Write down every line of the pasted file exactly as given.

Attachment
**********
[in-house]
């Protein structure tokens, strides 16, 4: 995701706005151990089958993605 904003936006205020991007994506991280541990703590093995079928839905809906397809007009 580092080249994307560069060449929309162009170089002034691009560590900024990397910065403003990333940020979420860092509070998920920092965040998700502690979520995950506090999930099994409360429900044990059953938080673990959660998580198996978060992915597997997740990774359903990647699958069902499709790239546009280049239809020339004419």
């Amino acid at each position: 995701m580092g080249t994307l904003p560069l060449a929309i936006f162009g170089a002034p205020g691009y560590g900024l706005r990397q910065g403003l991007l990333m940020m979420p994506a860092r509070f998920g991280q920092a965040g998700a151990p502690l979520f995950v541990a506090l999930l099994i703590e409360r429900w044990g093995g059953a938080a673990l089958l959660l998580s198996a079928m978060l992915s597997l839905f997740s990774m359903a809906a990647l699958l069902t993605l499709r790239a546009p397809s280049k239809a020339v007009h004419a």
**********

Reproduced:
[in-house]
């Protein structure tokens, strides 16, 4: 995701706005151990089958993605 904003936006205020991007994506991280541990703590093995079928839905809906397809007009 580092080249994307560069060449929309162009170089002034691009560590900024990397910065403003990333940020979420860092509070998920920092965040998700502690979520995950506090999930099994409360429900044990059953938080673990959660998580198996978060992915597997997740990774359903990647699958069902499709790239546009280049239809020339004419």
């Amino acid at each position: 995701m580092g080249t994307l904003p560069l060449a929309i936006f162009g170089a002034p205020g691009y560590g900024l706005r990397q910065g403003l991007l990333m940020m979420p994506a860092r509070f998920g991280q920092a965040g998700a151990p502690l979520f995950v541990a506090l999930l099994i703590e409360r429900w044990g093995g059953a938080a673990l089958l959660l998580s198996a079928m978060l992915s597997l839905f997740s990774m359903a809906a990647l699958l069902t993605l499709r790239a546009p397809s280049k239809a020339v007009h004419a």